After saving a young girl from an apparition I head to the local herbalist, Tomira, to talk to her. After a lengthy chat I learn of the womn’s connection to the wraith, and her life of lost love. I later track down a drunk arsonist and see him taken away after yelling for mercy. This is White Orchard, a town that has been ravaged by the Third Northern War, and I am Geralt of Riva, the last of the few remaining Witchers of the Wolf.
The Witcher 3; Wild Hunt is my first foray into the Witcher Series, but it is not my first time investigating the lore of the “continent”. Based on the book series written by Andrzej Sapkowski, a polish fantasy writer, the series began many years ago with the original Witcher Game, and then added the second known as Assassins of Kings. The story has always from what I understand a mixture of gray morality, and grim fantasy. The world of the continent is not kind at all. Elves once ruled massive amounts of the continent, but now live as second class citizens along with dwarves and gnomes. This is a bit like Dragon Age, except this is not a story with evil blights threatening to take over. No, this is a world where the power of nations is often the driving force in what is going on.
I would between the various games i’ve played Witcher has attacked the sense of racism in the most blunt manner. It also includes many stories that are simply showing the problems that are riddled in small places. The local hunter who Geralt thinks might be a Lycan, and then the Dwarf whose lived there for so long. Each character I found myself interacting with drew me in even closer. It was the kidn of stories I loved about Dragon Age: Origins, but on a level much more with Inquisition (though inquisition is more about being the hero or the world changer).
Geralt is one of those characters that you get laughs off from his commentary. But its comments about everythign to why a Griffin might be attacking, to analyzing a crime seen speaks of a deep character. When he awkwardly speaks to women or tries to offer a helpful hand I feel for him. In a way Witcher has reached a level of storytelling that is filled in the nuances of life. I dislike comparing but I have to say that so far of the past two years Inquisition and Witcher 3 so far have driven it home the hardest when it comes to characters I love. Dorian is one of my favorite characters, but Witcher at the same time makes me love even the quest givers on a level that is rare in RPGs these days.
What I take Away
The Witcher is a story about a man trying to understand the mystery of a strange group known as the Wild Hunt, and why they want his old student, Ciri. Without giving away any spoilers, I want to discuss the setting itself. The Witcher’s World is perhaps one of the best when it comes to representation of class, national politics, and much more in a video game. Note my only experience with the universe is the game itself, but I have read about it for a while. Though the racial diversity when it comes to skin color etc is a tad bit limited, the game has so far presented a good level of prejudice that does not feel feigned or faked. People do stupid things for stupid reasons. They latch onto silly stereotypes and commit crimes.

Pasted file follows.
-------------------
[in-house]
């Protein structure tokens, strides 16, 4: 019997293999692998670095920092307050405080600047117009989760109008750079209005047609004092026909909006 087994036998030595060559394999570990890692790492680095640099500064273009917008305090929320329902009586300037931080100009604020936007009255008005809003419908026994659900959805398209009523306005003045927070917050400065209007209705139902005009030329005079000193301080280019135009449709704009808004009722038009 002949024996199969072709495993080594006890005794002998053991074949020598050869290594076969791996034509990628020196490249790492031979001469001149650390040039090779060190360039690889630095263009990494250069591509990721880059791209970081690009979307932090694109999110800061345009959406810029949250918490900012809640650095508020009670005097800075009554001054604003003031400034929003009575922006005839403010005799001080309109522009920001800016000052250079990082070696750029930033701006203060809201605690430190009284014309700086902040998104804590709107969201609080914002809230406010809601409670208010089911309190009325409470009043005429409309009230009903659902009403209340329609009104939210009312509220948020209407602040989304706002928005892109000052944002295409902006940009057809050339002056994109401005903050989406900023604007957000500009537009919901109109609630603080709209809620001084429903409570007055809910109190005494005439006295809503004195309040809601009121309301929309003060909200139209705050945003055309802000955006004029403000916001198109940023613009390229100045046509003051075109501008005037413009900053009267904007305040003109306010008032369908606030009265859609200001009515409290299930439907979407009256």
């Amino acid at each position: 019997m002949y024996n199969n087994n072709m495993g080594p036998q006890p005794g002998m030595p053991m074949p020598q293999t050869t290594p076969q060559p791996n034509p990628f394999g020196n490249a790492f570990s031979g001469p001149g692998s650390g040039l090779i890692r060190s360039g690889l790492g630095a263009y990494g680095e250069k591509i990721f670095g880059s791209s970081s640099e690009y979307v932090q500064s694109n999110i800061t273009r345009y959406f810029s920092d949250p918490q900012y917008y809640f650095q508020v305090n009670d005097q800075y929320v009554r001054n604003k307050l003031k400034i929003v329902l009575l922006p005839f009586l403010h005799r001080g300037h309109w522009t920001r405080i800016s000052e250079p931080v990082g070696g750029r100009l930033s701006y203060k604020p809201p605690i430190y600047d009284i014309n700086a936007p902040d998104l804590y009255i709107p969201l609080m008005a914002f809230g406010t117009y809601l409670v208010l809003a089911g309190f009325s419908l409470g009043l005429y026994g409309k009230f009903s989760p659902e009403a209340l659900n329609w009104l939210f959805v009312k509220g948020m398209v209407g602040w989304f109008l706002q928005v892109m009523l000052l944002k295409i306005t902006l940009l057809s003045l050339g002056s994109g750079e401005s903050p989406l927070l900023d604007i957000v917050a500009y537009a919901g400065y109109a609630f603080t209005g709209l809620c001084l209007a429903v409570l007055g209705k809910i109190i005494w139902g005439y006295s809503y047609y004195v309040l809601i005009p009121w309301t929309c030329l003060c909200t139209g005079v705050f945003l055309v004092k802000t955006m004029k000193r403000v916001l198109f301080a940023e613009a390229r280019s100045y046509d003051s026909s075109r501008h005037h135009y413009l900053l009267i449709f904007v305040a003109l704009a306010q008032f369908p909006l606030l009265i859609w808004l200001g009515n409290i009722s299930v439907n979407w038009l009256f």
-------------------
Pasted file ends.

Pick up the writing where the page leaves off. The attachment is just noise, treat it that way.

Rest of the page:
Then there’s the actions of those that try to help, and in reality when you kill someone you aren’t going to garner a following. The truth is that much like what was presented back in the middle ages the world was a bit brutal. Witcher is very similar to the kind of pre-crusade Europe we often dream of. A place where war is a ongoing, and where heavily armed men are lookign for reasons to start a fight. Not to mention a good sense of political upheaval and patriotism often leads to the lines of morality getting all fumbled.
No, i think the game while using old tropes has done a good job on presenting everything on a level that is just tasteful and intriguing. Yennefer might be sexy, but she isn’t a sex object. Geralt might be a bad ass, but he’s not without his flaws, and his broken morality. The Kingdoms all around are filled with peasants who are easily swayed by the closest thing offering salvation. This is a world of problems, problems that cannot be solved by a dragonslayer (well not one you can’t pay).
I think the series does a good job portraying how morality in general can be defined and manipulated by others to control the masses. The loss of the lilies of Temeria in an Inn cause a ruckus with local patriots. A man who was saved by an enemy telling his brother to save the poor fellow. These kind of stories set in the backdrop of marauding freakish ghostly raiders only helps to enhance the experience. The game does a good job of re-imagining popular folklore not only in slavic contexts, but other European peoples. The Wild Hunt alone is quite similar to the ancient nightmare riding Fae of the Unseelie Court which only makes me want to delve more into who they are even more.